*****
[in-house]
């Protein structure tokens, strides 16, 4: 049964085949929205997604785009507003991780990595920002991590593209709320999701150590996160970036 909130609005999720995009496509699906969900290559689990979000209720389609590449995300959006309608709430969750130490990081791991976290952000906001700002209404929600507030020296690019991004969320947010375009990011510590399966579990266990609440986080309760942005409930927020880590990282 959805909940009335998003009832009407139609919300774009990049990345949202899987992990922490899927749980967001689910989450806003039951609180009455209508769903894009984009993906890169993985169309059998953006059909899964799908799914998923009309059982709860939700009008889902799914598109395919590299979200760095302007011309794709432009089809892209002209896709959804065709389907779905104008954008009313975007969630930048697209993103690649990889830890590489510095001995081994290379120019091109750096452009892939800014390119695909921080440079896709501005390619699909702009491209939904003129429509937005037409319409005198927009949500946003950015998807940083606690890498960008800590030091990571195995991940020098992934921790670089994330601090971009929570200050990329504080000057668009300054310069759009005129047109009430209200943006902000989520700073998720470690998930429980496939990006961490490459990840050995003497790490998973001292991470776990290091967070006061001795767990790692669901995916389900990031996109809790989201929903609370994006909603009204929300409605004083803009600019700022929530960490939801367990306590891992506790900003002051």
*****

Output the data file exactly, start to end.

[in-house]
């Protein structure tokens, strides 16, 4: 049964085949929205997604785009507003991780990595920002991590593209709320999701150590996160970036 909130609005999720995009496509699906969900290559689990979000209720389609590449995300959006309608709430969750130490990081791991976290952000906001700002209404929600507030020296690019991004969320947010375009990011510590399966579990266990609440986080309760942005409930927020880590990282 959805909940009335998003009832009407139609919300774009990049990345949202899987992990922490899927749980967001689910989450806003039951609180009455209508769903894009984009993906890169993985169309059998953006059909899964799908799914998923009309059982709860939700009008889902799914598109395919590299979200760095302007011309794709432009089809892209002209896709959804065709389907779905104008954008009313975007969630930048697209993103690649990889830890590489510095001995081994290379120019091109750096452009892939800014390119695909921080440079896709501005390619699909702009491209939904003129429509937005037409319409005198927009949500946003950015998807940083606690890498960008800590030091990571195995991940020098992934921790670089994330601090971009929570200050990329504080000057668009300054310069759009005129047109009430209200943006902000989520700073998720470690998930429980496939990006961490490459990840050995003497790490998973001292991470776990290091967070006061001795767990790692669901995916389900990031996109809790989201929903609370994006909603009204929300409605004083803009600019700022929530960490939801367990306590891992506790900003002051």